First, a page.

JOHNSON CITY – (June 23, 2017) Faculty and staff at schools that are part of the Community Colleges of Appalachia (CCA) association can now receive in-state tuition rates when enrolling in one of three graduate programs in education administration at East Tennessee State University.
During its recent quarterly meeting, the ETSU Board of Trustees approved a proposal to offer in-state equivalent tuition for community college faculty and staff at CCA-member institutions who are enrolling in one of three graduate programs in ETSU’s Clemmer College of Education.
These programs are the Master of Education program in student personnel leadership, the Doctorate of Education (post-secondary and private sector leadership concentration) and the Community College Leadership Graduate Certificate program, which began last year.
The CCA includes over 70 public community colleges from Alabama, Georgia, Kentucky, Maryland, Massachusetts, Mississippi, New York, North Carolina, Ohio, Pennsylvania, South Carolina, Tennessee, Virginia and West Virginia.
“This is a ‘new era’ for institutions across Appalachia as initiatives are being launched in many states to improve access to community colleges,” said Dr. Richard Rhoda, interim dean of ETSU’s Clemmer College of Education. “We are proud to offer these faculty and staff members a more affordable opportunity to pursue an advanced degree in education administration at ETSU and, particularly with our certificate program, gain new insights on issues specific to community colleges.”
All three programs are offered online and are taught through ETSU’s Department of Educational Leadership and Policy Analysis.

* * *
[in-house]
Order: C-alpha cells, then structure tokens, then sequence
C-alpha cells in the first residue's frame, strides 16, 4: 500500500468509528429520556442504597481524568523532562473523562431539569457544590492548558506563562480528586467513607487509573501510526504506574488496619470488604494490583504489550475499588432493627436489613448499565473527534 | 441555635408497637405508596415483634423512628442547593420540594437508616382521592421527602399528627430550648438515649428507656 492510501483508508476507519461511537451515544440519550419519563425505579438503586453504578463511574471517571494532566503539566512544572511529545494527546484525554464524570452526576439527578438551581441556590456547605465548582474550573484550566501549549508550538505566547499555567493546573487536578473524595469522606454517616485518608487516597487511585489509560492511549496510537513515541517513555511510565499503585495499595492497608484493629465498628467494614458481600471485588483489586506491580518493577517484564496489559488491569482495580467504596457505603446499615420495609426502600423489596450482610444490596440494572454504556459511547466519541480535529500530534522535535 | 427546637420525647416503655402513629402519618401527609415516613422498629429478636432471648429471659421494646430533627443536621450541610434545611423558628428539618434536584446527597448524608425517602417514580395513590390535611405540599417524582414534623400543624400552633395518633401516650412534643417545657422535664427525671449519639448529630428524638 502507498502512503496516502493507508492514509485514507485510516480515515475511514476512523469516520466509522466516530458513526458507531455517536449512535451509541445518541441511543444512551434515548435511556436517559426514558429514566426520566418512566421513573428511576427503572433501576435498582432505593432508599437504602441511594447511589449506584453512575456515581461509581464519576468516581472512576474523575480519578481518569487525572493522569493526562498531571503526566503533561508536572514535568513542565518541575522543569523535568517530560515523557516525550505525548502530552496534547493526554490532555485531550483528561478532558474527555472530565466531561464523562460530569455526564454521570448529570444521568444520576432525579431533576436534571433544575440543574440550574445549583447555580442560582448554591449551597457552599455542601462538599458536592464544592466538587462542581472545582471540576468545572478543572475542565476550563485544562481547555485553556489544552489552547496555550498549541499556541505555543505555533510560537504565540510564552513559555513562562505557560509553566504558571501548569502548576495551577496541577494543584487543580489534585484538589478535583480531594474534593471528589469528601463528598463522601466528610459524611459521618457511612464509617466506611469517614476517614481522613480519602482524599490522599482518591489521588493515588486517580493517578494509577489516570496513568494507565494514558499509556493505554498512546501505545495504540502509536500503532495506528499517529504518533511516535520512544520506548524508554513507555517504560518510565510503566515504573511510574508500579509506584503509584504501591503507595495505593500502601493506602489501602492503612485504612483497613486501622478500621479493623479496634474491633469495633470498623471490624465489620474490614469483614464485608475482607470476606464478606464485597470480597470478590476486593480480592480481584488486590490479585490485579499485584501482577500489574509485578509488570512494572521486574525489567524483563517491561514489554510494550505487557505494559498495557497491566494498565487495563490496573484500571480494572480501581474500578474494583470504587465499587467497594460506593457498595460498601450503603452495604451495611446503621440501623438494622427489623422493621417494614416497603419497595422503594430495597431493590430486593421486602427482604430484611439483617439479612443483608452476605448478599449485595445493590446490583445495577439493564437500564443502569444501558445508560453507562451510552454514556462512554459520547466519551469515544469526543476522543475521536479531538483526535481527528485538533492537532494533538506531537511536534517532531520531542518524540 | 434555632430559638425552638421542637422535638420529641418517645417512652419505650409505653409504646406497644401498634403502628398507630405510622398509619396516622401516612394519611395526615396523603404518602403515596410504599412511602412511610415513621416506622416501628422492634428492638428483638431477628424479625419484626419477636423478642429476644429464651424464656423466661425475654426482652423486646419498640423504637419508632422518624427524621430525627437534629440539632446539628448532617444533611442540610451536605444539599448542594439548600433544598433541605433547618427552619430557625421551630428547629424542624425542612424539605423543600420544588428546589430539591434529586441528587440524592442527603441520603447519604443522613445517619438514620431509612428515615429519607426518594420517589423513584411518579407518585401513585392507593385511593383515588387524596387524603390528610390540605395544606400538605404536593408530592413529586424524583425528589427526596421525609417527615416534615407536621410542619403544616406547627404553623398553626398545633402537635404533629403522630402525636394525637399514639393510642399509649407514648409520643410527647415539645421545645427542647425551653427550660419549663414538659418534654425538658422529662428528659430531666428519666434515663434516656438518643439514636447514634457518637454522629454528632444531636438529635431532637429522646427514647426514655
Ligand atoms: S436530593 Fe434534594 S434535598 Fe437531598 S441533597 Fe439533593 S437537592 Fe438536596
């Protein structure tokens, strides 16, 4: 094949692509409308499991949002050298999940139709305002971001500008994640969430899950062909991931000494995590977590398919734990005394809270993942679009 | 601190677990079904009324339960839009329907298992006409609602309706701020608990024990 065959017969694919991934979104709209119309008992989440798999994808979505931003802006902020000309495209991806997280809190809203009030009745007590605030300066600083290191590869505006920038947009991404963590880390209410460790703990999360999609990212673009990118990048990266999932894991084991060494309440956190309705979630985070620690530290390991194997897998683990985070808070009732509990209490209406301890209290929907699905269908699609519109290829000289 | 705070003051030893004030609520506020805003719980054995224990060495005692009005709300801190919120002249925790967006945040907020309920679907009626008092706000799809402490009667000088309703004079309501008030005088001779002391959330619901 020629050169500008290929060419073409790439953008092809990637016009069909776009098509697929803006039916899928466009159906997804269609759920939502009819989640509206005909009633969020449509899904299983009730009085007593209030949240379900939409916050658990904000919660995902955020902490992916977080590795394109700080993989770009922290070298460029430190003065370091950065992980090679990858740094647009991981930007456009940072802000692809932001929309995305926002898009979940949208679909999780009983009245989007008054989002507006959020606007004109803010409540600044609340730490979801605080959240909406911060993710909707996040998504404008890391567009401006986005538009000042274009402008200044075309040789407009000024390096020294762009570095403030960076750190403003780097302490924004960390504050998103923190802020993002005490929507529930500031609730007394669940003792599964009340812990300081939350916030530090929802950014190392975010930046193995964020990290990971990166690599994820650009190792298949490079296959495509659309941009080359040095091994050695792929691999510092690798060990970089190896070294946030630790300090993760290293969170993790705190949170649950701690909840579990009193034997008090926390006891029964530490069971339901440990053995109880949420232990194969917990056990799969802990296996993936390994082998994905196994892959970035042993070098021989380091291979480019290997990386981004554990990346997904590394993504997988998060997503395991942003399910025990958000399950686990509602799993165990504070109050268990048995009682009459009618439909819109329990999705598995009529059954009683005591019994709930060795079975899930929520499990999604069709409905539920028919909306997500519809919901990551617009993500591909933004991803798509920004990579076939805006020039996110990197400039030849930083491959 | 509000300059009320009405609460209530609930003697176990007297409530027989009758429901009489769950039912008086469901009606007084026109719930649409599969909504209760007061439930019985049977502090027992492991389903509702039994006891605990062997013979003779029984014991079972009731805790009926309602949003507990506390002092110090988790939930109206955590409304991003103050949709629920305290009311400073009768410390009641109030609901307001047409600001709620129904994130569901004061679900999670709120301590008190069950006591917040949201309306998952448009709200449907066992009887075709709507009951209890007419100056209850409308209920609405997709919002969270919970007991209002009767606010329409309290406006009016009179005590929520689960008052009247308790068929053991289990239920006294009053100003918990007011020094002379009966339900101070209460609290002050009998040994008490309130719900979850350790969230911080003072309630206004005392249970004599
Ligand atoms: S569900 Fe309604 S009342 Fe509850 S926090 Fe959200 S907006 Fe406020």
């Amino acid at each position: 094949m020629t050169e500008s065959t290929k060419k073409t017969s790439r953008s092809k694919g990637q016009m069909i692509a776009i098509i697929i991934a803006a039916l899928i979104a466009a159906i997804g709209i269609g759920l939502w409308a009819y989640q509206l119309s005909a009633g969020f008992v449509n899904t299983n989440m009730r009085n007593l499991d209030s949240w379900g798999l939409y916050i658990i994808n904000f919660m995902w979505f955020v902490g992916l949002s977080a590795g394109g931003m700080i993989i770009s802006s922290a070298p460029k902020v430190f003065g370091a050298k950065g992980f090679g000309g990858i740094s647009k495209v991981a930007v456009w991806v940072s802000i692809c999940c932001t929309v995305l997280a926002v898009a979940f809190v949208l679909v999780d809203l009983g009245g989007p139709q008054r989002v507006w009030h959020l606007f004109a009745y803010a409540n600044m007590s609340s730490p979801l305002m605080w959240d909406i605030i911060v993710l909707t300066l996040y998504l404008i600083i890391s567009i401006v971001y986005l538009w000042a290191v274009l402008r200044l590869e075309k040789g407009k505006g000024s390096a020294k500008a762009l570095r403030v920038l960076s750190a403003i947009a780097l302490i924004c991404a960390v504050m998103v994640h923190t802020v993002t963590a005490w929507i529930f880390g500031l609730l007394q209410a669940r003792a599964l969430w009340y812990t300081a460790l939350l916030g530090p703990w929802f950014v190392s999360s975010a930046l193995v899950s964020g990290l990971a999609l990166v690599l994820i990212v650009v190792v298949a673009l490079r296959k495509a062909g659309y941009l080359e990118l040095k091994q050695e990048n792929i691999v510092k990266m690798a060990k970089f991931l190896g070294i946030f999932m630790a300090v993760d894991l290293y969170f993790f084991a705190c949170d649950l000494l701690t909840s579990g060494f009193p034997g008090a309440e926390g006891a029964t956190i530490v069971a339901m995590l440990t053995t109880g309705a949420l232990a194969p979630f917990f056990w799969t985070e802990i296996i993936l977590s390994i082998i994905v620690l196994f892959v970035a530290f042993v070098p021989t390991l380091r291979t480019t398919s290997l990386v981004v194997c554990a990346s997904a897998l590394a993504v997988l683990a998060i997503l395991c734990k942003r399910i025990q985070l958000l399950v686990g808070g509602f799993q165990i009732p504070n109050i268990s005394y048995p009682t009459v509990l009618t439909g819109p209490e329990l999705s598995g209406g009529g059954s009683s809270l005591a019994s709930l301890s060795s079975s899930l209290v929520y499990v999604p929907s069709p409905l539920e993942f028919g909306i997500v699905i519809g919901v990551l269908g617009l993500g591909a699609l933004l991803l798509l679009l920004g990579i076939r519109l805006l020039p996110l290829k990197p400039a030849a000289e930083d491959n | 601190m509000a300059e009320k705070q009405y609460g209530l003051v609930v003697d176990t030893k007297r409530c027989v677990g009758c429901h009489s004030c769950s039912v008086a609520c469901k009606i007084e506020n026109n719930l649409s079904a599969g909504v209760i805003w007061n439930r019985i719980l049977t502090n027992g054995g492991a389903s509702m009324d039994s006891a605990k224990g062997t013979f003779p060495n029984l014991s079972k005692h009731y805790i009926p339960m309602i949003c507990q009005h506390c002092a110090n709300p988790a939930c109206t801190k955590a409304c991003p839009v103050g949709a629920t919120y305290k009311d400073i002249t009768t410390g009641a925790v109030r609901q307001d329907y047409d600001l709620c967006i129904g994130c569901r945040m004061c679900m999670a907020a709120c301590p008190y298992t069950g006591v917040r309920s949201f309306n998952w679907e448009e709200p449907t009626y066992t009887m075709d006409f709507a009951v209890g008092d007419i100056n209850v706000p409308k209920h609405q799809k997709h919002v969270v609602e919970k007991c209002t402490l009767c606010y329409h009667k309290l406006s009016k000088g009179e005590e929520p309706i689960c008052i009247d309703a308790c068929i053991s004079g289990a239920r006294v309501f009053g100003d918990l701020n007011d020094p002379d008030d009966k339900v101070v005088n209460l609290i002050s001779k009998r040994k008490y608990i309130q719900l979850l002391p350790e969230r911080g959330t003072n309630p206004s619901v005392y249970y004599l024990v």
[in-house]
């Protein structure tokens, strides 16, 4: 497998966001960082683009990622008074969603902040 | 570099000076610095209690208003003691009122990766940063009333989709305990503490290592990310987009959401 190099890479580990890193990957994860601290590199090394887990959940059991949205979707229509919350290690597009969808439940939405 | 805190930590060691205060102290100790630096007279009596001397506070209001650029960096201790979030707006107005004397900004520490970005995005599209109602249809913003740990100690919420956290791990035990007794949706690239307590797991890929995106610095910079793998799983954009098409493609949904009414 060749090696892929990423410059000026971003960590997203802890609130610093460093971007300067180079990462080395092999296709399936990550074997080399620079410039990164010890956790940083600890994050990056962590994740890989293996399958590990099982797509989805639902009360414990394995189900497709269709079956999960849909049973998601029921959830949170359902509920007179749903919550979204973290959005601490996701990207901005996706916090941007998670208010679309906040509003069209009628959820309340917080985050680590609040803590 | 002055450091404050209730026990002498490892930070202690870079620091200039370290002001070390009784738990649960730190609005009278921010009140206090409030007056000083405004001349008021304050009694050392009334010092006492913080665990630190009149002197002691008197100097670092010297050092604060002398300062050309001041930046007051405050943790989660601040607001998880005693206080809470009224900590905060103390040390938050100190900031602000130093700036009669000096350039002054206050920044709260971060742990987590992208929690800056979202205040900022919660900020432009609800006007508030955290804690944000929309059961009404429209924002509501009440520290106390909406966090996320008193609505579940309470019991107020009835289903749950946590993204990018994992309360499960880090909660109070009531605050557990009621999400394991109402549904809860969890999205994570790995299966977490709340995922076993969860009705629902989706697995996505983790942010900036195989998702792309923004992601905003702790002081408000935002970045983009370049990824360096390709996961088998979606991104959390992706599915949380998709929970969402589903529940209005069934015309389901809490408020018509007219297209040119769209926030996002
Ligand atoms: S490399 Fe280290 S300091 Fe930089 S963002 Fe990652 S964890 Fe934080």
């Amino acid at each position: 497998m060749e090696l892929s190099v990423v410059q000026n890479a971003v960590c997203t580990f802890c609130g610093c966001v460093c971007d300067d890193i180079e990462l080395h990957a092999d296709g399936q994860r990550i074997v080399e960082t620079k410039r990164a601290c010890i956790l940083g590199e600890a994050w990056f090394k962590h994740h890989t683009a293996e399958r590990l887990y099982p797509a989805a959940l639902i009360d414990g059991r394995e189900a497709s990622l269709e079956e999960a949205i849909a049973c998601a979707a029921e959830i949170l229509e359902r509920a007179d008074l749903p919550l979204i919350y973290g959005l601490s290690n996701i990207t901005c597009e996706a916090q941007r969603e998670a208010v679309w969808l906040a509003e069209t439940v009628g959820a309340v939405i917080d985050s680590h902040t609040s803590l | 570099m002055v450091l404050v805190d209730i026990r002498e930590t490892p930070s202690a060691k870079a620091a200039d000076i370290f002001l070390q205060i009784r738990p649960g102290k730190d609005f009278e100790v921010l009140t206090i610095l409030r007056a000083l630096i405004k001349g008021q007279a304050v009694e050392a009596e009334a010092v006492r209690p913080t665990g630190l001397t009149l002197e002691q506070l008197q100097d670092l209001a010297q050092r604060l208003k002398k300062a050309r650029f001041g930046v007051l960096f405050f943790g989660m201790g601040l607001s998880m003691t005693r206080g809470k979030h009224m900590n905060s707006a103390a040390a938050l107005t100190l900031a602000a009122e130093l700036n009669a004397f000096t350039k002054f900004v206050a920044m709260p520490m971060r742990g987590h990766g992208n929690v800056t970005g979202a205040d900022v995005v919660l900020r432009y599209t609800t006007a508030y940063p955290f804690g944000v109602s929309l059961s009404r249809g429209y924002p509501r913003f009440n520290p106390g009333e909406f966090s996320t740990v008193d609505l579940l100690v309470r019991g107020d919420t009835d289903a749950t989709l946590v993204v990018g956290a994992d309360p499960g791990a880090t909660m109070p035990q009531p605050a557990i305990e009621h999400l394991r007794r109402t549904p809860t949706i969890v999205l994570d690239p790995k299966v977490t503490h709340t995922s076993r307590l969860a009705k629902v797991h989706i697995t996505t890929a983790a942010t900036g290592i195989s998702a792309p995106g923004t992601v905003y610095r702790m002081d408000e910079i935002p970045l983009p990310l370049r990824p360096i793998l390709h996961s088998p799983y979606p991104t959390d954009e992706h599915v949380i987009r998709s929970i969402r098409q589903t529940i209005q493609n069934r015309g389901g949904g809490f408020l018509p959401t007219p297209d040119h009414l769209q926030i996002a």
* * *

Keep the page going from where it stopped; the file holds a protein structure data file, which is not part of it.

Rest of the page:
Rhoda is director of ETSU’s new Center for Community College Leadership, which brings a multidisciplinary approach to addressing the complex issues that face post-secondary education, particularly those in regard to community colleges. In addition to conducting research projects focusing on the needs of community colleges and analyzing state and regional policies, the center offers professional development, continuing education and training programs that reflect the needs and priorities of community college leaders.
Rhoda retired from the Tennessee Higher Education Commission’s executive director position in 2014 after a career in Tennessee higher education that spanned more than 40 years. He began his career in 1973 as a member of the research staff with the Tennessee Board of Regents and eventually assumed the position of executive assistant to the chancellor. He served on the administration of Tennessee State University and the faculty of Vanderbilt University and was interim president of both Nashville State Technical Institute and Austin Peay State University, as well as acting chancellor of TBR before being confirmed as executive director of THEC in September 1998.
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